You may remember us raving over Citroen's C-Cactus concept from Frankfurt 2007, some time ago. It wasn't just the design we liked though. Parts reduction, light-weight tech and pared, basic simplicity-of-thought got us fired up too. But it was the fact that Citroen said they were actually going to production-ise the thing that really got us excited.
After the marketing-led disappointment that is the DS sub-line (at least in its initial, DS3 form), the production Cactus was what we holding out for from Citroen.
While we weren't expecting the Cactus to make it to market in unfettered form, we'd hoped the principals and ideas behind the concept would win through. However, a report in autocar this week suggests that some of the pared back simplicity of the concept vehicle will now be junked in favour of more kit, and greater complexity for the production version - because the stripped concept was "too radical" for customer tastes:
"The Citroen C-Cactus concept car will reach production in a different form, after customer clinics questioned the car’s back-to-basics interior.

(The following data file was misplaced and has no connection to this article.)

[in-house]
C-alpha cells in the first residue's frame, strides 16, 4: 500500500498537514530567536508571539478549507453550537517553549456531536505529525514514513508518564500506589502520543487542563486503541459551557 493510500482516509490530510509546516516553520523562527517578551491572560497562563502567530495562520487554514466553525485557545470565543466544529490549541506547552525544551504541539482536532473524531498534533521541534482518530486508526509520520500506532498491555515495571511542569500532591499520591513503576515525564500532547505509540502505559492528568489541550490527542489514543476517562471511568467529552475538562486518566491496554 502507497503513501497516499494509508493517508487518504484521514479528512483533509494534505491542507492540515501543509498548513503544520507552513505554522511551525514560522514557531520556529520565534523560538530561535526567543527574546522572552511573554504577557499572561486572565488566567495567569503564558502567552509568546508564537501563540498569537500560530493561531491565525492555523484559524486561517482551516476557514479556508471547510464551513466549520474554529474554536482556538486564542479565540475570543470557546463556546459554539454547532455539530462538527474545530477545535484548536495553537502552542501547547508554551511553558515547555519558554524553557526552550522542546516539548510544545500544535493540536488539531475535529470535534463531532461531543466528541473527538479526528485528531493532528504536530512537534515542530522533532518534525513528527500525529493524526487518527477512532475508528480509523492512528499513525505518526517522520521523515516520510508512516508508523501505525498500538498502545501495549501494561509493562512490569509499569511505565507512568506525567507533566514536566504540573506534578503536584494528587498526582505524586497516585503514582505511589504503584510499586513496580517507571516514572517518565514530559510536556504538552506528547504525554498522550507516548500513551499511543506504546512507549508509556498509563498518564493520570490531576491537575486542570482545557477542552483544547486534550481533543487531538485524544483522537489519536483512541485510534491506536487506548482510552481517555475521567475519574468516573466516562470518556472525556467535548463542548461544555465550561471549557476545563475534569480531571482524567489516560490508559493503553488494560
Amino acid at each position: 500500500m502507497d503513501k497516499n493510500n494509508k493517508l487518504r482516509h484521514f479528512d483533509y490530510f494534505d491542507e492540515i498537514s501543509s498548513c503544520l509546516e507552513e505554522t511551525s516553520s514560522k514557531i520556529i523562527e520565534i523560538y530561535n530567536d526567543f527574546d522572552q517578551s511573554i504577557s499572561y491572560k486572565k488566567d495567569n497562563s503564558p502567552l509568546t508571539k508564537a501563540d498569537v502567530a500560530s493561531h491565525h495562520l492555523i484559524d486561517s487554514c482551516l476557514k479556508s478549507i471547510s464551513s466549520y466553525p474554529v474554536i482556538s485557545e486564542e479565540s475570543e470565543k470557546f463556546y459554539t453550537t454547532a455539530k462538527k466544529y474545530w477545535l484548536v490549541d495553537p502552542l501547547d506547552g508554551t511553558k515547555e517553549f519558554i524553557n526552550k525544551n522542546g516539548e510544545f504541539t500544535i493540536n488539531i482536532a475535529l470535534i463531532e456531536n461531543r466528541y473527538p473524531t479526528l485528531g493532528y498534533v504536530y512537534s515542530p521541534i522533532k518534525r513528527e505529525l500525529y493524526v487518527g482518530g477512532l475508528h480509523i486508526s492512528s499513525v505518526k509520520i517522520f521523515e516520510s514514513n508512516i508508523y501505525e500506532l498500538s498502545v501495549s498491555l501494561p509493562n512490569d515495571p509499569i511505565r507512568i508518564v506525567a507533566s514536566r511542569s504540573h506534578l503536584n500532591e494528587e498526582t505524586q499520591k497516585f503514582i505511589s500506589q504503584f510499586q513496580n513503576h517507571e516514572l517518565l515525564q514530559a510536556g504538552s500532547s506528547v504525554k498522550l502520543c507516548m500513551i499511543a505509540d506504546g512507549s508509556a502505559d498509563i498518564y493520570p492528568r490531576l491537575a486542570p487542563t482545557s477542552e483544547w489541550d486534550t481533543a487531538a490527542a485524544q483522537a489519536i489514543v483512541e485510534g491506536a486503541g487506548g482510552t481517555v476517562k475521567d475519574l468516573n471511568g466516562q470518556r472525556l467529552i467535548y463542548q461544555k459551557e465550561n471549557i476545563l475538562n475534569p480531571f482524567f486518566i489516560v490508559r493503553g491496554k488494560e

Research has uncovered aspects of the car that potential buyers were not happy with. The lack of dashboard and the way its instruments are clustered around the steering column were said to be particularly off-putting.
Citroen is also considering fitting electric windows instead of the concept’s wind-up units, which reduce complexity."
I wonder when car makers are going to give up on these types of customer clinics, which only ever seem to produce 'negative' responses resulting in radical design and ideas rejected in favour of conservatism? At the risk of sounding like a stuck record, to quote Henry Ford: "If I'd have asked people what they wanted, they'd have said a faster horse"...
Understanding the customer's needs, aspirations and desires is a critical part of launching a successful product, but if the car industry really wants to inovate; to move beyond the current mess it's still in, then can we politely suggest that they ditch clinicing like this? BMW, Ford and others claim to have. So why are the original innovators - Citroen - still at it?
Posted by Joseph Simpson on 4th February 2010